Comparison Of Homer 's ' The Odyssey ' Essay

Comparison Of Homer 's ' The Odyssey ' Essay

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Journal Book 9 : Polyphemus
Compare and Contrast: Polyphemus in The Odyssey is depicted as a one-eyed man eating cyclops. He is the son of Poseidon and lives in Sicily. When Odysseus came to the island, and decided to go into Polyphemus’ cave and start rummaging through things, what he did not realise is that the cave belonged to a giant. He trapped them in there, and ate two of Odysseus’ men for every meal (Homer 110). What Odysseus, being as smart as he is, did is that he tricked him and blinded him, and escaped on the unders of sheep. In the Theoi website, it states that Odysseus still tricked Polyphemus, but in a different way, “Odysseus was trying to persuade Polyphemos (Polyphemus) to let him out of the cave : ‘For I am a sorcerer,’ he said, ‘and I could give you timely help in your unsuccessful marine love” (Theoi). Odysseus in this variation, tells Polyphemus that he can fix his love, while this is not the case in The Odyssey, Odysseus did not try to persuade and trick Polyphemus with a lie, he devised a plan to blind him, and escape that way. This difference in how Odysseus escapes the cave is only slight, but that shows a major difference in the character of Odysseus and how he deals with his problems. Polyphemus changes his tone when given wine, as he says “‘Give me some more, kind sir, and at once tell your name, that I may give a stranger’s gift with which you shall be pleased’” (Homer 111). On some other versions of this tale, Polyphemus is not this kind in his words, as he laughs at Odysseus when he tries to escape (Theoi).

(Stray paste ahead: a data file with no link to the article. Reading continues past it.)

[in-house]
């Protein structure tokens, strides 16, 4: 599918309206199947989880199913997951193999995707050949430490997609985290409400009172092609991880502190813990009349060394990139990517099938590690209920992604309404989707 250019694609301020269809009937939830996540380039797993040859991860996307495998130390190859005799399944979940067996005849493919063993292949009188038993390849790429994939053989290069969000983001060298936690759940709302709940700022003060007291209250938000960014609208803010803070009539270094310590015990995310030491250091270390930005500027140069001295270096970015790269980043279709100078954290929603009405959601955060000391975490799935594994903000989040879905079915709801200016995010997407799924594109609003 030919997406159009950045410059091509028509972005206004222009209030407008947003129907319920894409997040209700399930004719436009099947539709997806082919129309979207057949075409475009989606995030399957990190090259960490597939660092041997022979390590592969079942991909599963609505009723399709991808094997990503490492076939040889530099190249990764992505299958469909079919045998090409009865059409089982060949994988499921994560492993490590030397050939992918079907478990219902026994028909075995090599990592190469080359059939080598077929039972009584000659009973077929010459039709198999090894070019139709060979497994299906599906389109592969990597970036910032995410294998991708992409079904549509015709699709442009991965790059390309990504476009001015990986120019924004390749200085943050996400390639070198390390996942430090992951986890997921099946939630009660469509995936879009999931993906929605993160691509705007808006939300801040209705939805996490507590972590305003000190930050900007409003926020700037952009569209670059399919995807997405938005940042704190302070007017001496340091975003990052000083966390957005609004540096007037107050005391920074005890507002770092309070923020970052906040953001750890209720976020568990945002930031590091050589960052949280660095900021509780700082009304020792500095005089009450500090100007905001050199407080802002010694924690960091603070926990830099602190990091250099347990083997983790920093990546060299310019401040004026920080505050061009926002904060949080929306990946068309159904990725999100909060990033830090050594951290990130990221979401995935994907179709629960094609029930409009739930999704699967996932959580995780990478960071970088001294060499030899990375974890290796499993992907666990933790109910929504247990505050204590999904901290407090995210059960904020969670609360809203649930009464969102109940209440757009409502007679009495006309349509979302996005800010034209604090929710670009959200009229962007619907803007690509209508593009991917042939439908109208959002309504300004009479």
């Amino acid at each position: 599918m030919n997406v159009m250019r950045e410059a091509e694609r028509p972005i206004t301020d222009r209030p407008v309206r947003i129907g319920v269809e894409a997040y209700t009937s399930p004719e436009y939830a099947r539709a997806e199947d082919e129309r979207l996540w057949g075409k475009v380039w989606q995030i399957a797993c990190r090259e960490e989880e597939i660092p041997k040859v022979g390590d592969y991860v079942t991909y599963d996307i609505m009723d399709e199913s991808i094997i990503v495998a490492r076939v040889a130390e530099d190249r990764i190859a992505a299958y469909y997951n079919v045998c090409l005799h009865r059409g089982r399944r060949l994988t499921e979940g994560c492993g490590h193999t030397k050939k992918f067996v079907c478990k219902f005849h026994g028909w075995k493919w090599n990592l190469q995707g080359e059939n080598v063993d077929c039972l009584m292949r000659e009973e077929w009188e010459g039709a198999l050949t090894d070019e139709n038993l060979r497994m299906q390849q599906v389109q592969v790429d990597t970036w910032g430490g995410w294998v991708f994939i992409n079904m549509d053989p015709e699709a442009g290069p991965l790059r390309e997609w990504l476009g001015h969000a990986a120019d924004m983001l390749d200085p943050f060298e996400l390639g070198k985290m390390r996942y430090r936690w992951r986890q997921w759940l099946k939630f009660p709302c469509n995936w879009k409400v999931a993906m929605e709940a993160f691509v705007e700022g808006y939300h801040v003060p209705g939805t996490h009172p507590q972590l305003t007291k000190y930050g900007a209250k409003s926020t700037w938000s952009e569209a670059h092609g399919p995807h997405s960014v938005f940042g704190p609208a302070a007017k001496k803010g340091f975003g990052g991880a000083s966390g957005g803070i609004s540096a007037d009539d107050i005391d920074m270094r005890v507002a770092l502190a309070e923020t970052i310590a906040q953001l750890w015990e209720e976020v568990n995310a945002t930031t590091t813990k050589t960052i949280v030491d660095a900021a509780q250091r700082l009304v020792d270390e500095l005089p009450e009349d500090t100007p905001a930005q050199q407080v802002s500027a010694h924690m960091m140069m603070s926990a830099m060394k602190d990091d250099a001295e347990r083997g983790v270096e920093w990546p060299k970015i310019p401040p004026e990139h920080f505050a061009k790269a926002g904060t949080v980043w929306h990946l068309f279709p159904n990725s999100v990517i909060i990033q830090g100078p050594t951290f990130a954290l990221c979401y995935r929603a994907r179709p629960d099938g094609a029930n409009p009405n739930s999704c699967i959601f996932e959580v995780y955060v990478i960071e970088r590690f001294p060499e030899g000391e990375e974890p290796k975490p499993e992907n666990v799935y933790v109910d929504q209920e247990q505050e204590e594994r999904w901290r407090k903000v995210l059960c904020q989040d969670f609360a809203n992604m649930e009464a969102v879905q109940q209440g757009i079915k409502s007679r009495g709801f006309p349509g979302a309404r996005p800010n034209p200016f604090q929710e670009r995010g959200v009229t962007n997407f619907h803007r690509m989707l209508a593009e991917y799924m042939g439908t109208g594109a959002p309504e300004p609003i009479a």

Inference: In infer that the reason behind Odysseus successfully tricking Polyphemus is because of his lack of intelligence. For once, he believed that the name of the person giving him the win...

... middle of paper ... this piece of art symbolised the change that Circe went through before and after meeting Odysseus. This painting was part of a 20 day project by Brian Pollett where he tries new drugs every day, and paints what that drug does to him. I thought that that connected with Circe trying to give Odysseus a potion (Homer 125). I believe the face in the left shows Circe before meeting Odysseus, with a red color, which represented the anger and rage that she had for people. The hand represents Odysseus, and his effect, and the face in the middle shows the change that Cice started to go through. The face in the right, now blue and cooled down, I believe shows Circe after Odysseus’ stay with her, and how that changed her. The size of the face also adds impact to the picture, it went from large to small, similar to how Circe went from anger/fear to everyone, to more accepting.

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